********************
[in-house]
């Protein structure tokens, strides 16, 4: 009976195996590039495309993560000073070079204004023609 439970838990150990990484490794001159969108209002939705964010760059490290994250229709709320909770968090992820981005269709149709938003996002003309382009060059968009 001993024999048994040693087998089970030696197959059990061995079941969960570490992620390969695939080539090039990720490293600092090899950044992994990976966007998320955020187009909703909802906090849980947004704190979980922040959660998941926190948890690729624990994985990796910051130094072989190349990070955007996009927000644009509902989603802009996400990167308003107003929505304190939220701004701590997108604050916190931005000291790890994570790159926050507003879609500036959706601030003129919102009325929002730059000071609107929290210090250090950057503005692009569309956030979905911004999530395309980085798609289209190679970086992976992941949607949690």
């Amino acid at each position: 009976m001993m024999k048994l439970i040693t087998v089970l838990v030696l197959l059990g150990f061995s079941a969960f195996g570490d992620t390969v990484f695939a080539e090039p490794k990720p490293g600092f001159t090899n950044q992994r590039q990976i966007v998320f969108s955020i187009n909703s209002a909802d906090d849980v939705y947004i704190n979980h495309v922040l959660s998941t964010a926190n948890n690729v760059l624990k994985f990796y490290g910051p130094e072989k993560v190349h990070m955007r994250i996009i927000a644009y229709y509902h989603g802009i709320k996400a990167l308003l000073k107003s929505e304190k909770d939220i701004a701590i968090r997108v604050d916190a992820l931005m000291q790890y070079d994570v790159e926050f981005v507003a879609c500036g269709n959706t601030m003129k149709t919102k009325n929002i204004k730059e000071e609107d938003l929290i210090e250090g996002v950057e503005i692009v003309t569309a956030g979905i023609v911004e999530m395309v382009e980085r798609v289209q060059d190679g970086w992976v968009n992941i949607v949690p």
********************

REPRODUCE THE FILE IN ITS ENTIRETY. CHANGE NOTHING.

[in-house]
């Protein structure tokens, strides 16, 4: 009976195996590039495309993560000073070079204004023609 439970838990150990990484490794001159969108209002939705964010760059490290994250229709709320909770968090992820981005269709149709938003996002003309382009060059968009 001993024999048994040693087998089970030696197959059990061995079941969960570490992620390969695939080539090039990720490293600092090899950044992994990976966007998320955020187009909703909802906090849980947004704190979980922040959660998941926190948890690729624990994985990796910051130094072989190349990070955007996009927000644009509902989603802009996400990167308003107003929505304190939220701004701590997108604050916190931005000291790890994570790159926050507003879609500036959706601030003129919102009325929002730059000071609107929290210090250090950057503005692009569309956030979905911004999530395309980085798609289209190679970086992976992941949607949690």
């Amino acid at each position: 009976m001993m024999k048994l439970i040693t087998v089970l838990v030696l197959l059990g150990f061995s079941a969960f195996g570490d992620t390969v990484f695939a080539e090039p490794k990720p490293g600092f001159t090899n950044q992994r590039q990976i966007v998320f969108s955020i187009n909703s209002a909802d906090d849980v939705y947004i704190n979980h495309v922040l959660s998941t964010a926190n948890n690729v760059l624990k994985f990796y490290g910051p130094e072989k993560v190349h990070m955007r994250i996009i927000a644009y229709y509902h989603g802009i709320k996400a990167l308003l000073k107003s929505e304190k909770d939220i701004a701590i968090r997108v604050d916190a992820l931005m000291q790890y070079d994570v790159e926050f981005v507003a879609c500036g269709n959706t601030m003129k149709t919102k009325n929002i204004k730059e000071e609107d938003l929290i210090e250090g996002v950057e503005i692009v003309t569309a956030g979905i023609v911004e999530m395309v382009e980085r798609v289209q060059d190679g970086w992976v968009n992941i949607v949690p």